What's Left 2016-09-05 Volume 72

| September 17, 2016


Trudeau smiles for cameras, happy to leave Harper policies in place; Labour Day reading ; Employee diversity is critical when making design decisions; Endangered wolves in Washington killed for behaving normally; Emotions are hard but men must to do a better job of dealing with them


“FEATURES”

Trudeau smiles for cameras, happy to leave Harper policies in place

While Trudeau gives speeches telling workers and families that a new era in Ottawa is well underway, little of substance has changed.

The Trudeau government has:

  • failed to remove Harper-appointees from Canada Post (nearly causing a strike) - done nothing to help Hamilton steelworkers still fighting for pensions they have spent their lives earning - enabled further abuse of the Temporary Foreign Worker program - continued to deny employment insurance to millions of Canadians - refused to introduce a $15 federal minimum wage - proceeded with pushing through the devastating Trans-Pacific Partnership - failed to meaningfully include indigenous and locally affected communities when assessing the environmental impacts of pipelines and other infrastructure projects - happily sold millions of dollars in weapons to oppressive governments - continued to use Conservative Bill C-51 to spy on and violate the rights of Canadians

If Trudeau is serious about shifting the political landscape in Canada, these are just some of the places he should start – and it’s up to progressive Canadians and those in the labour movement to make him realize that the status quo just isn’t good enough.

Why Trudeau is no friend of labour

Justin (sunny ways) Trudeau talks left wing, governs right

Like it or not, Trudeaumania is a thing that progressives must confront

 

Labour Day reading

Today Belongs to Workers “Labor Day was born from the most radical struggles of the nineteenth century. Celebrate it.”

Companies exploit millennials, pushing them toward poverty “According to the CLC report, unemployment among young workers aged 15-29 is “consistently double that of core age workers.” One-third of young workers are in temporary positions, and 13.2 per cent of 15–29 year olds are unemployed. And, along with part-time work, unpaid internships are also on the rise. There are currently over 300,000 unpaid interns in Ontario alone.”

Is it time to rethink Toronto’s air show? “Some people love the spectacle; others hate the disruption, or object to the military display. But for some in the city it can also have an unsettling, perhaps even traumatic, effect.”

“ELSEWHERE”

Employee diversity is critical when making design decisions

Last month, Snapchat launched a new “anime” filter that offended many. It allowed users to skew their faces so that they appeared as an exaggerated caricature of East Asian peoples. This is just the latest example of how the broadly white software development industry fails to understand the implications of their design decisions.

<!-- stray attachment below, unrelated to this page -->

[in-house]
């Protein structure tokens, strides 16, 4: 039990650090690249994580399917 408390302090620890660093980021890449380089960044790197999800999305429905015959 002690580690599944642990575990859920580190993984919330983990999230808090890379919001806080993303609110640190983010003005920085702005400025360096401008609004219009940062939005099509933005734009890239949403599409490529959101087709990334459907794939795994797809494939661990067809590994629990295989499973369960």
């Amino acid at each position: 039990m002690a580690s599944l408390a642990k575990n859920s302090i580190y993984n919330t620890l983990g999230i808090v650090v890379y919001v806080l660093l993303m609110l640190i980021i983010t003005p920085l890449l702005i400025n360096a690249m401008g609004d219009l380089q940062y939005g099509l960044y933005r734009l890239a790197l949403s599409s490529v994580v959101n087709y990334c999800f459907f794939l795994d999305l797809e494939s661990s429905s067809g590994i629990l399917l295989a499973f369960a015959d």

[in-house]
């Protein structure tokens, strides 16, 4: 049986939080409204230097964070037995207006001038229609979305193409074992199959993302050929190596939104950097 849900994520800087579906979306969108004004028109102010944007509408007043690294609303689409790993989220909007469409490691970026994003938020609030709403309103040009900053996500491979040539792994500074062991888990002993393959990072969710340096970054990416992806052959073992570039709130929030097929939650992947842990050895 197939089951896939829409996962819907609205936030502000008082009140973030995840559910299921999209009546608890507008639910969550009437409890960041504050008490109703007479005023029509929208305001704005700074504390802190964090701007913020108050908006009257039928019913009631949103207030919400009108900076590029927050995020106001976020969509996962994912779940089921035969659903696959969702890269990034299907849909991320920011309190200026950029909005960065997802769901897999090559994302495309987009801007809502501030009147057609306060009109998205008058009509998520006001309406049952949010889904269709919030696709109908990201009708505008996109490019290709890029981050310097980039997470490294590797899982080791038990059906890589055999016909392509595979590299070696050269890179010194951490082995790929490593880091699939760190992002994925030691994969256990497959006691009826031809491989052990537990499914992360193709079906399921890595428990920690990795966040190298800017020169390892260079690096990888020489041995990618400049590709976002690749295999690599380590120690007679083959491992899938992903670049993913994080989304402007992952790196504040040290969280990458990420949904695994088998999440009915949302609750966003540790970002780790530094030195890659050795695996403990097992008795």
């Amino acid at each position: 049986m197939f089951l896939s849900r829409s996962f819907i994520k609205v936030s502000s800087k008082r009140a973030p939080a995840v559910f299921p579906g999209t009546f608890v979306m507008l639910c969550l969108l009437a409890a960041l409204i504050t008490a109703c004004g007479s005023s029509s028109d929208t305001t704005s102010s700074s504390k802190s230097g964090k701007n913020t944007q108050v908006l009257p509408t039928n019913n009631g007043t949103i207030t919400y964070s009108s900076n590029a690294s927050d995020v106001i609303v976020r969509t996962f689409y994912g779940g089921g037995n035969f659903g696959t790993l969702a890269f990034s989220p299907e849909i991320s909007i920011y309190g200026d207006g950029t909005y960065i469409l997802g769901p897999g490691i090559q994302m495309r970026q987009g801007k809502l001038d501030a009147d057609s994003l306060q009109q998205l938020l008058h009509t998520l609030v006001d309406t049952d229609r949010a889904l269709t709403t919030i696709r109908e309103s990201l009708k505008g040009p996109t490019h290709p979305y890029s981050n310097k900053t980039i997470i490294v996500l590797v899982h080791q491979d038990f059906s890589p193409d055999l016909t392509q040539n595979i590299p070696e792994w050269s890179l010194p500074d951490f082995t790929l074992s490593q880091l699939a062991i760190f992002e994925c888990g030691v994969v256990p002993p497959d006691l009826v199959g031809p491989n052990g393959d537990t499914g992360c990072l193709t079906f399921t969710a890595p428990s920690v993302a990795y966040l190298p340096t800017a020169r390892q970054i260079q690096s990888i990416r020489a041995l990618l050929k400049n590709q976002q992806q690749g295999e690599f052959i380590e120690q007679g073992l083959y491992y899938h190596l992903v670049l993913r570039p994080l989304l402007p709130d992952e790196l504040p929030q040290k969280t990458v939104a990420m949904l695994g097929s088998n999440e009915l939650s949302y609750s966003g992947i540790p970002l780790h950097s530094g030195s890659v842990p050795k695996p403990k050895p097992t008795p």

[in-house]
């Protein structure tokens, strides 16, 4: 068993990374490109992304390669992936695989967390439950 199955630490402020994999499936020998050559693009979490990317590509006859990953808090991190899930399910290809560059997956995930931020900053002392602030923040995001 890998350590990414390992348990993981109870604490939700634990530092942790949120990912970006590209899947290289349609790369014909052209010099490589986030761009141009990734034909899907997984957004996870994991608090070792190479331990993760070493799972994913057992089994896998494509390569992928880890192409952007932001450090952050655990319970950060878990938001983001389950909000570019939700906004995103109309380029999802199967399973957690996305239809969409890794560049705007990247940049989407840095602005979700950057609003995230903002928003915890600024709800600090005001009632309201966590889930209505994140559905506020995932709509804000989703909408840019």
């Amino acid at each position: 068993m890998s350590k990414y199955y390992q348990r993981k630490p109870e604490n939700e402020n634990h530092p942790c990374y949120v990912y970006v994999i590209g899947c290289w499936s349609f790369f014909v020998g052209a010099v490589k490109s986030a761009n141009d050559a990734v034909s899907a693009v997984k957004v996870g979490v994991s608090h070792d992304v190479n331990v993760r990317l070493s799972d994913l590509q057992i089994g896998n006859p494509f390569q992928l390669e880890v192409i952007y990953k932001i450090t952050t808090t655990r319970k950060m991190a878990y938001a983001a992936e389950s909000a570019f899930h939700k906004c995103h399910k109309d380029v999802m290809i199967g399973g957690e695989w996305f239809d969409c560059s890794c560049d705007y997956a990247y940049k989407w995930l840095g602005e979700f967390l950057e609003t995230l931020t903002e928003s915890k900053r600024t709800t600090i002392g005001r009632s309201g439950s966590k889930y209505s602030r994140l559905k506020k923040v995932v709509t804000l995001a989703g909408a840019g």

The diversity of a workplace has a vital influence on the creative process and how people interact with the resulting products, services, and the world around them. This isn’t just a matter of bias based on ethnic background, but based on class and ability as well.

Discrimination By Design

Endangered wolves in Washington killed for behaving normally

Washington State’s Department of Fish and Wildlife intends to kill an entire pack of eleven wolves (including four cubs) for hunting and killing about twelve cattle over the summer. This is signficant as there are only about 90 wolves in the state (there are 1.15 million cattle).

Under a bizarre state law, if a group of wolves kills four or more cattle in a year, the government can kill the entire pack of wolves. This is made all the more odd because grey wolves are endangered in Washington. In 2008, there were only five wolves in the wild and their numbers grow slowly.

It seems an incredible overreaction to kill 12% of an endangered wolf population in response to the killing of 0.00001% of the cattle population … especially given the fact that the cattle are killed by humans in far greater numbers.

Washington State Is Killing a Pack of Endangered Wolves to Keep Ranchers Happy

Emotions are hard but men must to do a better job of dealing with them

What happens when we do something that hurts someone else and they challenge us on it? It seems that all too often men take these sudden feelings of guilt and shame and, instead of owning their actions, they tend to blame the victim for causing them to feel bad.

It may not always be obvious, but it is exactly for that reason that we need to be so vigilant about taking ownership over harmful behaviour – even when the harm is unintentional or unnoticed. It involves wrestling with our own emotions, and let’s be honest, that is something most men struggle with.

This inadequacy in dealing with emotion is what underpins the performance of male privilege, requires the constant reinforcement of the male ego, and often causes men to lash out at others. There is a logic to these reactions that echoes emotional confusion and immaturity, but these reactions remain inappropriate and harmful.

Crucially, we must understand that it is not the injured party’s responsibility to address and correct our actions. We need to own, apologize for, and address our own behaviour and the harm we cause – regardless of whether the harm was intentional.

Own, Apologize, repair: Coming back to integrity

Make Sure You Choose a Knife That Can Cut Through Bullshit

 

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